PCB Design For Assembly

Created: 05/13/2020Last updated:06/01/2020

Design for Assembly (DFA): ensures components on PCB can be assembled correctly during pick and place and reflow stages, preventing failures such as BGA crack, insufficient solder, component to component touching, component moving out of pads or tombstoning ,etc.

Common Check list

  • Stencil Design
    • it's a metal piece with component footprint stamped out that can be used with a squeegee to transfer solder paste to a bare PCB.
  • Solder Paste Selection
    • BGA: collapsing or non-collapsing process will affect pad geometry
  • PAD: Soldermask defined, the paste is equal to the mask. NSMD uses the metal pad size as the paste stencil aperture
    • Solder Mask Defined PAD vs. Non Solder Mask Defined PAD
      • The choice is often a function of pitch where 0.4 mm and below are often mask defined. This ensures that BGA or an IC component terminals can be safely soldered on the PCB land pattern.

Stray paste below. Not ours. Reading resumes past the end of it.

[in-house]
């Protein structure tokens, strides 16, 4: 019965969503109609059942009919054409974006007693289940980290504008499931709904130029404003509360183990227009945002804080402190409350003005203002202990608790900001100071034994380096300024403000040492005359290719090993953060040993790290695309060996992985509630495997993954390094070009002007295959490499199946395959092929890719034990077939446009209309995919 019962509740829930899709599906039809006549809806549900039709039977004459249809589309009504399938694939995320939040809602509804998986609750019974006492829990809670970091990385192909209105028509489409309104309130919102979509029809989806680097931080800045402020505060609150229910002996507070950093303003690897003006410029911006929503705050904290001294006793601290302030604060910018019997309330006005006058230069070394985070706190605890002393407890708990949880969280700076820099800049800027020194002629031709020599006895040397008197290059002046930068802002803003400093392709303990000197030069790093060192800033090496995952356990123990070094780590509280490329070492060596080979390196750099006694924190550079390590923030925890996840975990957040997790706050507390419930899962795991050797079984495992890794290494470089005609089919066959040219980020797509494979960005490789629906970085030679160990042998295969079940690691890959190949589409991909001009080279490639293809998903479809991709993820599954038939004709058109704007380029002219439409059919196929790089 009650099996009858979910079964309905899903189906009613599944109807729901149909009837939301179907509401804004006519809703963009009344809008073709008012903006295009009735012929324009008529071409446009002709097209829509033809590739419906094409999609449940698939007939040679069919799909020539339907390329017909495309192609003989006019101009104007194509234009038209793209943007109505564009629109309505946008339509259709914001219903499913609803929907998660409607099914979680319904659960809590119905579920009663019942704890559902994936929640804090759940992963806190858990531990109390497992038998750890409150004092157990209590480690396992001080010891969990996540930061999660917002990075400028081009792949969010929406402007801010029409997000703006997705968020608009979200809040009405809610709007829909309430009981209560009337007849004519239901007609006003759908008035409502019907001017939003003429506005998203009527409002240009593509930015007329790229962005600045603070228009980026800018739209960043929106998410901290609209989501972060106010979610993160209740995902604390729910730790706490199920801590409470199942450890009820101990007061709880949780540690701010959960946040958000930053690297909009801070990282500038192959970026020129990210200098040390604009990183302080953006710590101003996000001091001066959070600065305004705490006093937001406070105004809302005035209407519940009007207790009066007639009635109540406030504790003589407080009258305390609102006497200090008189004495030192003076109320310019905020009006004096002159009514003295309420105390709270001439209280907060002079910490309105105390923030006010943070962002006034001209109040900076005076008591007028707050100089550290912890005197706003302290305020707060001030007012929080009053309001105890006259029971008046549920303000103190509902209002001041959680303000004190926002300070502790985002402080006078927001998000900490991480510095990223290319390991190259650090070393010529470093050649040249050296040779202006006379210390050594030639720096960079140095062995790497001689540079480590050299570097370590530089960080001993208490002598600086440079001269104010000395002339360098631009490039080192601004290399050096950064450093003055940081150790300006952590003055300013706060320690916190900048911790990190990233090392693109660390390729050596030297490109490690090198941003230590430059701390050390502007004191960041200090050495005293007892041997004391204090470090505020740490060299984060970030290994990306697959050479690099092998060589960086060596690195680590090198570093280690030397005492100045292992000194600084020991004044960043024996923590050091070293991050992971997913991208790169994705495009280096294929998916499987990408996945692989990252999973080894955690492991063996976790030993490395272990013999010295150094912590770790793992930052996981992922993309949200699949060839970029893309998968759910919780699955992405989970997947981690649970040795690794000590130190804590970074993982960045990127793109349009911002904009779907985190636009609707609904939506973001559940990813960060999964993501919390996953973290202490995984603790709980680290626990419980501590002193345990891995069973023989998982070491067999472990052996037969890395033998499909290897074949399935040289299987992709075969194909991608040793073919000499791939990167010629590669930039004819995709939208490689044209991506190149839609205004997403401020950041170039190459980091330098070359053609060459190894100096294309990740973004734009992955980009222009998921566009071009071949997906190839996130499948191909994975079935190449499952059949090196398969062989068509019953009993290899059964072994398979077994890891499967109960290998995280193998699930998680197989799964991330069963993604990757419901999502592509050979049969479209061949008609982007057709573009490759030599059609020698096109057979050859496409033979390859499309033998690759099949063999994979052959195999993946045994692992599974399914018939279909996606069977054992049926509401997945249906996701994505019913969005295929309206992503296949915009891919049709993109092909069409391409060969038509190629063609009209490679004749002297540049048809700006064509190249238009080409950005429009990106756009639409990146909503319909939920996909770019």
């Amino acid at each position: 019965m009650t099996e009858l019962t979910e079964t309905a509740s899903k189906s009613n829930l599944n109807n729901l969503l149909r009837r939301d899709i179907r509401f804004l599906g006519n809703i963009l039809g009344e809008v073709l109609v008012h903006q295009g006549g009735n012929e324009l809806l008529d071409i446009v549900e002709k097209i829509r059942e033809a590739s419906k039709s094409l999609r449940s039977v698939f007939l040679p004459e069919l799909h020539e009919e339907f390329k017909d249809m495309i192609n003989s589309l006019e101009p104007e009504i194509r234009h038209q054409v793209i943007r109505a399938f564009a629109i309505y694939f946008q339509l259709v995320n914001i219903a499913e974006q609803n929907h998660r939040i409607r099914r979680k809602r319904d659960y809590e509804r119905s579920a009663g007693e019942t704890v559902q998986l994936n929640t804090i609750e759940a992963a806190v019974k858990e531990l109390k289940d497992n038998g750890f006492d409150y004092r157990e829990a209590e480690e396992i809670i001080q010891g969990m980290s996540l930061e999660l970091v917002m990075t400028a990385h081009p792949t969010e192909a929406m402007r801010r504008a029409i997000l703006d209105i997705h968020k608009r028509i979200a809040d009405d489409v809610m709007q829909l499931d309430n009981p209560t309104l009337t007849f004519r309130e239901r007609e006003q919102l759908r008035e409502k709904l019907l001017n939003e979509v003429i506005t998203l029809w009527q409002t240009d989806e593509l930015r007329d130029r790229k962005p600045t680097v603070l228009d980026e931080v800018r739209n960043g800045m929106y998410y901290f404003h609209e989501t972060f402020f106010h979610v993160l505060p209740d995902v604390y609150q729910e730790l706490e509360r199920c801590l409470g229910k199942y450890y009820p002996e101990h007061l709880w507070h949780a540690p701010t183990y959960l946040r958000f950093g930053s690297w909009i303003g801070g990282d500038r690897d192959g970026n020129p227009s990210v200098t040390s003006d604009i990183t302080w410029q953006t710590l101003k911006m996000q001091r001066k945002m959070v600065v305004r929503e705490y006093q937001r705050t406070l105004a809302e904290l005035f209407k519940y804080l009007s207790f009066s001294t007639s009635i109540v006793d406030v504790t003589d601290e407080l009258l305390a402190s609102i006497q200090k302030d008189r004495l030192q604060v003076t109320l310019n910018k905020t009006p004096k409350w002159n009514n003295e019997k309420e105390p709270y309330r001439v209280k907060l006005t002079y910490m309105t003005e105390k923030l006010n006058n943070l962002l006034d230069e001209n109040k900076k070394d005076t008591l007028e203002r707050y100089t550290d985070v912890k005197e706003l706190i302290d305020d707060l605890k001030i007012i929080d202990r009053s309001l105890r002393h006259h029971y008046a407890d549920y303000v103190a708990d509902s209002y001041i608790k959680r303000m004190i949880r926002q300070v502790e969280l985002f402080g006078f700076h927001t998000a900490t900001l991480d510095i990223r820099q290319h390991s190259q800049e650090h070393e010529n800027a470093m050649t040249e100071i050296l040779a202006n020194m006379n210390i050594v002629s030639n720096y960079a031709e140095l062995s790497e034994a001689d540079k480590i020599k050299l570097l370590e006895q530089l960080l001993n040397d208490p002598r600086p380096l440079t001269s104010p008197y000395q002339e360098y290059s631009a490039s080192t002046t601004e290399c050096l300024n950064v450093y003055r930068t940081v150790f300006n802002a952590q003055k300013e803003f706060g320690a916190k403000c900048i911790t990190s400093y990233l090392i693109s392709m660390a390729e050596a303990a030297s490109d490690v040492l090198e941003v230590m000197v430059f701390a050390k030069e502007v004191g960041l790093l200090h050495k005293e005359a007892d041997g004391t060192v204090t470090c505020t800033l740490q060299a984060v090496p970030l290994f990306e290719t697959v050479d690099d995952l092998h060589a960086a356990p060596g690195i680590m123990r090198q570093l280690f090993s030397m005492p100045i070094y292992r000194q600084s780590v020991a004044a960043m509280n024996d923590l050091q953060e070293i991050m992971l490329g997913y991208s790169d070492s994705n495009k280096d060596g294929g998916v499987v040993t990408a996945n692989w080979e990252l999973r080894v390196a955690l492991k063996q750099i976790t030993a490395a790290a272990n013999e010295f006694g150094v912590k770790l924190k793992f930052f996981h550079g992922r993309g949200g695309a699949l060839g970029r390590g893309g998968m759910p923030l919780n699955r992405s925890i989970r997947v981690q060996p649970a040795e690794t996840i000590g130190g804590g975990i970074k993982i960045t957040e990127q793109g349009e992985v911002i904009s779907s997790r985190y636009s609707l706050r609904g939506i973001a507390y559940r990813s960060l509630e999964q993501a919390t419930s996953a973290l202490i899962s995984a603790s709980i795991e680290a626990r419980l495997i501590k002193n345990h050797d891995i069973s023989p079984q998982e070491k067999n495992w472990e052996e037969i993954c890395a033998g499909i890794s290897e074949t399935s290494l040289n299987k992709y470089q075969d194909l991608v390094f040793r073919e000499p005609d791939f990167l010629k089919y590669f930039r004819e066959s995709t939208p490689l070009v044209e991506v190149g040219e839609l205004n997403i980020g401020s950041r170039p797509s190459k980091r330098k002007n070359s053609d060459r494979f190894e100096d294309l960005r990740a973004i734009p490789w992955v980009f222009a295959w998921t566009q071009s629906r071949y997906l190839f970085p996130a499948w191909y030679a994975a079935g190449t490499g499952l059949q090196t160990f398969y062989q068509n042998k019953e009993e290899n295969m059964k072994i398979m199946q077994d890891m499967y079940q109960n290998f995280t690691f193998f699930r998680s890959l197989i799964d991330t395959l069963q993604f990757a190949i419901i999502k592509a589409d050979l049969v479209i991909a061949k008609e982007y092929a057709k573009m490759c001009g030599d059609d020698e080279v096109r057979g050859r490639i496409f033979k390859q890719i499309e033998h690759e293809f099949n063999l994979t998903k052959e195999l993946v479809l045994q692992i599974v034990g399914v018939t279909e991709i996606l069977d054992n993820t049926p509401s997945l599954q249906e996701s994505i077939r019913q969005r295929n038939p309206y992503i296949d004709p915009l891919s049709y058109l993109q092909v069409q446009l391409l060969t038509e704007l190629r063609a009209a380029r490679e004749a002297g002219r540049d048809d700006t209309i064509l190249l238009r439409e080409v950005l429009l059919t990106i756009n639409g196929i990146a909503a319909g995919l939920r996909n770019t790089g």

• Component outline
  • Component Clearance: The assembly house equipment will be the main determinant to ideal spacing.
    • Passive to Passive
      • E.g 0201 RLC to 0201 RLC is 100 uM
      • E.g 0201 RLC to 0402 RLC is 150 uM
    • Passive to IC: This will depend on potential rework equipment and underfill requirements.
    • Passive to Mechanical Component: Getting the tools on the hardware and the iron on the component are the keys here.
      • Mechanical component can be a shield Can.
    • IC to IC. 250 microns is a safe bet.
    • IC to PCB Edge: 2 mm is desirable from pad to board edge. The edges of a PCB get hotter during reflow and solidify at a different rate than the inner areas.
    • Connectors include space for the mating connectors.
    • Tall components can cause a shadow in the IR oven. Smaller components in close proximity may not reach reflow temperatures
    • Small passive components are prone to tomb-stoning during reflow when the pad geometry is not identical including the width and launch direction of the traces.